If you don't remember your password, you can reset it by entering your email address and clicking the Reset Password button. You will then receive an email that contains a secure link for resetting your password
If the address matches a valid account an email will be sent to __email__ with instructions for resetting your password
Scalp skin is unique on the body due to the density of hair follicles and high rate of sebum production. These features make it susceptible to superficial mycotic conditions (dandruff, seborrheic dermatitis, and tinea capitis), parasitic infestation (pediculosis capitis), and inflammatory conditions (psoriasis). Because these scalp conditions share similar clinical manifestations of scaling, inflammation, hair loss, and pruritus, differential diagnosis is critically important. Diagnostic techniques and effective treatment strategies for each of the above conditions will be discussed.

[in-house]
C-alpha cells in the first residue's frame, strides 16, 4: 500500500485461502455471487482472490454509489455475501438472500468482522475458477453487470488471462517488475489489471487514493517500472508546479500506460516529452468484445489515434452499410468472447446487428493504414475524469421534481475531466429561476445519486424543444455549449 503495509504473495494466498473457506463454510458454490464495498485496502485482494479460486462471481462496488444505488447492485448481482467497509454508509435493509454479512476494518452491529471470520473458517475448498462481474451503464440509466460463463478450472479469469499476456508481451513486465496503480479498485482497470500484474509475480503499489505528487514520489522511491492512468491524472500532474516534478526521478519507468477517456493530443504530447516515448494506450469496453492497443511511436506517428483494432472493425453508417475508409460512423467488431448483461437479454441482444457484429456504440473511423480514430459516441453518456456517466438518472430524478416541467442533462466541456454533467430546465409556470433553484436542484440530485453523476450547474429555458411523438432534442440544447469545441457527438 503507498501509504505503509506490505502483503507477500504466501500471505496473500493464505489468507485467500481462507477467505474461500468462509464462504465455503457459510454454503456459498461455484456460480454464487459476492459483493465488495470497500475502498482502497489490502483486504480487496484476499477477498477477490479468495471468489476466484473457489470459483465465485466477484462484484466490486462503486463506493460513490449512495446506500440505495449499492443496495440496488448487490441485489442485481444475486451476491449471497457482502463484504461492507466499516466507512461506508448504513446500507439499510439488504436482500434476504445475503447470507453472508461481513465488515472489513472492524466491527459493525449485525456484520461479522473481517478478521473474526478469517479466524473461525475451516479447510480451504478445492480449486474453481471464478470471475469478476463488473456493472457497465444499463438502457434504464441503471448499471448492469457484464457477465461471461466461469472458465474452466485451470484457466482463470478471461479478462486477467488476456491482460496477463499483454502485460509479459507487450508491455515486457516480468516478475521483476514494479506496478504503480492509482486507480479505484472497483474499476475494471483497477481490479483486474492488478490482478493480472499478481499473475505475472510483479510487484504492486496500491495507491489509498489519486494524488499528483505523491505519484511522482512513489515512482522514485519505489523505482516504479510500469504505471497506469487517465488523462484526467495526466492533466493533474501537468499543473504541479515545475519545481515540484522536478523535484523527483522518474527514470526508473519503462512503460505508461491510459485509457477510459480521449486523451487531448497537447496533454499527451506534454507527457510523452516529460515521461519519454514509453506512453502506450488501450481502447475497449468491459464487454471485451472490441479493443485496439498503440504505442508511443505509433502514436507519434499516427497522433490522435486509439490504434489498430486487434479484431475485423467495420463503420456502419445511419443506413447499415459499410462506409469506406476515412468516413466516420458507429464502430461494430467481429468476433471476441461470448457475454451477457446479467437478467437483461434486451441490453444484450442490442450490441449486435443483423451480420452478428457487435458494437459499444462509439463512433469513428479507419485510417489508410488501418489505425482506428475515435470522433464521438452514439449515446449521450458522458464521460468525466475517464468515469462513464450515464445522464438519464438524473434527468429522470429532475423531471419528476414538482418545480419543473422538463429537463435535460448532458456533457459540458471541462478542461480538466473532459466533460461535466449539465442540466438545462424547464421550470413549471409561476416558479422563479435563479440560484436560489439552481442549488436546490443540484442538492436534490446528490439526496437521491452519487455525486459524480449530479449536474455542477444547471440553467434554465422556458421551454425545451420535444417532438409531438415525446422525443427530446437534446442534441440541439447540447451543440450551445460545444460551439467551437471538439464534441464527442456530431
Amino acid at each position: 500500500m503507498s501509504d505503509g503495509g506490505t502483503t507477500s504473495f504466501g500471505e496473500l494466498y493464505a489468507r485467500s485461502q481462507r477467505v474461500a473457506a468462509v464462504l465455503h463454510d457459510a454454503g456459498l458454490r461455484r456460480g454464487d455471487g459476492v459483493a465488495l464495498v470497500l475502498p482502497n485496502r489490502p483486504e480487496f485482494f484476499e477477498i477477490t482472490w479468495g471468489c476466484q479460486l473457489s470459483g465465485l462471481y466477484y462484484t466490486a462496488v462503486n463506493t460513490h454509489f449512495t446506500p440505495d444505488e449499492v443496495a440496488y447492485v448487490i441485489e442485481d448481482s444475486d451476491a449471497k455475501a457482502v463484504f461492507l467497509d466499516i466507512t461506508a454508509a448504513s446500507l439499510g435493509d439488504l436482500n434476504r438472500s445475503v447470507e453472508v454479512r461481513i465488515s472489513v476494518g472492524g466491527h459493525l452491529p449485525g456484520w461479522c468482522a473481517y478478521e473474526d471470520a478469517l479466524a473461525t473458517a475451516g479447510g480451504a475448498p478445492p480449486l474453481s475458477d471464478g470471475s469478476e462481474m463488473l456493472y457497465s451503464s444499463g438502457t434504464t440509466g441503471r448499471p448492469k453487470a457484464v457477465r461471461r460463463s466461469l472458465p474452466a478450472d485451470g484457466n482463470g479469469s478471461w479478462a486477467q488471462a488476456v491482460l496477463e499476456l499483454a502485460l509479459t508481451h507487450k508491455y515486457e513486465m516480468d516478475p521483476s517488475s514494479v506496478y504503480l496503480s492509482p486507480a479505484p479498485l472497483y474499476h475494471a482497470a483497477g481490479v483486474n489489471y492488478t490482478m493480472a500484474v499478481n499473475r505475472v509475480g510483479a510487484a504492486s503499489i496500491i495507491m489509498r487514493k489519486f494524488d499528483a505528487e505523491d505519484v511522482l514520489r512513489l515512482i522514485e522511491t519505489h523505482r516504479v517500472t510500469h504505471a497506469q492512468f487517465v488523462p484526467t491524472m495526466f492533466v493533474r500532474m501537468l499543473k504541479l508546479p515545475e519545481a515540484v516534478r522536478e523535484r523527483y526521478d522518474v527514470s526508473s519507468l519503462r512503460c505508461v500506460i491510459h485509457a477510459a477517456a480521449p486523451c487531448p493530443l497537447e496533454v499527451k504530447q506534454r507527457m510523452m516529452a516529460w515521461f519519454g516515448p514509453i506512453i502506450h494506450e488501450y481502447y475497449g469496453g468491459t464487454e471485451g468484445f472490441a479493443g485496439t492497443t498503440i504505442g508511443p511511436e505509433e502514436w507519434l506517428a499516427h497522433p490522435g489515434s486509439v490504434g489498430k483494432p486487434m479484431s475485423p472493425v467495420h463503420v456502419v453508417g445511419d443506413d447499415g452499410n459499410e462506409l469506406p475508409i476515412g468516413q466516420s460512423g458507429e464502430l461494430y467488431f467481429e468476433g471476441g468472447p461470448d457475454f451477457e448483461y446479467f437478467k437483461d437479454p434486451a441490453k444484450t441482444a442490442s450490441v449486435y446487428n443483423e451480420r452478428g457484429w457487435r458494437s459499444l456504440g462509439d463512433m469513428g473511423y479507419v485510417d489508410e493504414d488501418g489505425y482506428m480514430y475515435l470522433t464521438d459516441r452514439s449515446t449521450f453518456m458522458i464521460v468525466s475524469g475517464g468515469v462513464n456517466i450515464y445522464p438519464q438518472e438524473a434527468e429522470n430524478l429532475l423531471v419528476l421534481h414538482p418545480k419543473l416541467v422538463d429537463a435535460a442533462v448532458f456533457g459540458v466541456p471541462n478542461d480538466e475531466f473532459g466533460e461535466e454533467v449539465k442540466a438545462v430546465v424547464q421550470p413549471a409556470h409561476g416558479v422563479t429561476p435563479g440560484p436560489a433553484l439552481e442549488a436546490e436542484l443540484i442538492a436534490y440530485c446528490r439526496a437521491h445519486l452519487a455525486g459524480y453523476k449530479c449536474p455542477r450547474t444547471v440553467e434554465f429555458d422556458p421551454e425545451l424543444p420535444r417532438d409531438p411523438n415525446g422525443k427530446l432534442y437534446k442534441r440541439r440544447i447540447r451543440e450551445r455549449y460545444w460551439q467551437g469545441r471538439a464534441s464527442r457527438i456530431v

The skin of the scalp has several unique features that aid in its critical role of protecting the head. First, the follicular density is much higher, creating a dark, warm and moist environment. This provides thermal insulation, but also creates an environment conducive to parasitic infestation. Second, in adults there is a high rate of sebum production, which along with desquamated skin cells can provide a food source for microorganisms. Finally, the scalp skin is subjected to brushing and contact with other styling implements that can cause friction injury and may introduce microorganisms.